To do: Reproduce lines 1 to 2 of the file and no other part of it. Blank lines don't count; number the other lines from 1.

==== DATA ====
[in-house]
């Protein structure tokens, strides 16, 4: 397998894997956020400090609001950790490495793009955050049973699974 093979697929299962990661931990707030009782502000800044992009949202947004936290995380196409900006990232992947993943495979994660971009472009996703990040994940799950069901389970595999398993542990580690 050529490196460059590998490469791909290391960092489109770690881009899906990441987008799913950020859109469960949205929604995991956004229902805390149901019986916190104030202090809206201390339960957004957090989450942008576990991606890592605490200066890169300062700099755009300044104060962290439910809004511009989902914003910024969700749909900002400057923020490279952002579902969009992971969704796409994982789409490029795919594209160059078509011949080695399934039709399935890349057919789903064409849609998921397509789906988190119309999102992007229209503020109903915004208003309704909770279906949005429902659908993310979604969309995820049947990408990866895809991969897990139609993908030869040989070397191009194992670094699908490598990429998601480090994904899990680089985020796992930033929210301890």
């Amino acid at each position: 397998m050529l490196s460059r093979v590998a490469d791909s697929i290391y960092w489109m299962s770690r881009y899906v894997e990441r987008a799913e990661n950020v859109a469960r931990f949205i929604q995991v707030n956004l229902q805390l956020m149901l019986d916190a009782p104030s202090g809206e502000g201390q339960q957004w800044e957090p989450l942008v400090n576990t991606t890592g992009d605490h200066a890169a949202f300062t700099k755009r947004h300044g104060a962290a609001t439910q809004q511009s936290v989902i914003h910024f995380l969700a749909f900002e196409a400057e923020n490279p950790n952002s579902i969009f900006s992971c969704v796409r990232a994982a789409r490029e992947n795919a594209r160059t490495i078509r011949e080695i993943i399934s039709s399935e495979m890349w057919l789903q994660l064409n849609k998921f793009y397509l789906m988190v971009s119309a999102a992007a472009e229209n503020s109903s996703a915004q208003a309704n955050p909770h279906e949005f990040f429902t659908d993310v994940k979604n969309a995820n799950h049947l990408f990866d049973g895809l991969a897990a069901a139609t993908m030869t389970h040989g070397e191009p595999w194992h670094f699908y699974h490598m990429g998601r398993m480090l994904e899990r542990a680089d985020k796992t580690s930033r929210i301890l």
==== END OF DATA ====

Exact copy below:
[in-house]
């Protein structure tokens, strides 16, 4: 397998894997956020400090609001950790490495793009955050049973699974 093979697929299962990661931990707030009782502000800044992009949202947004936290995380196409900006990232992947993943495979994660971009472009996703990040994940799950069901389970595999398993542990580690 050529490196460059590998490469791909290391960092489109770690881009899906990441987008799913950020859109469960949205929604995991956004229902805390149901019986916190104030202090809206201390339960957004957090989450942008576990991606890592605490200066890169300062700099755009300044104060962290439910809004511009989902914003910024969700749909900002400057923020490279952002579902969009992971969704796409994982789409490029795919594209160059078509011949080695399934039709399935890349057919789903064409849609998921397509789906988190119309999102992007229209503020109903915004208003309704909770279906949005429902659908993310979604969309995820049947990408990866895809991969897990139609993908030869040989070397191009194992670094699908490598990429998601480090994904899990680089985020796992930033929210301890």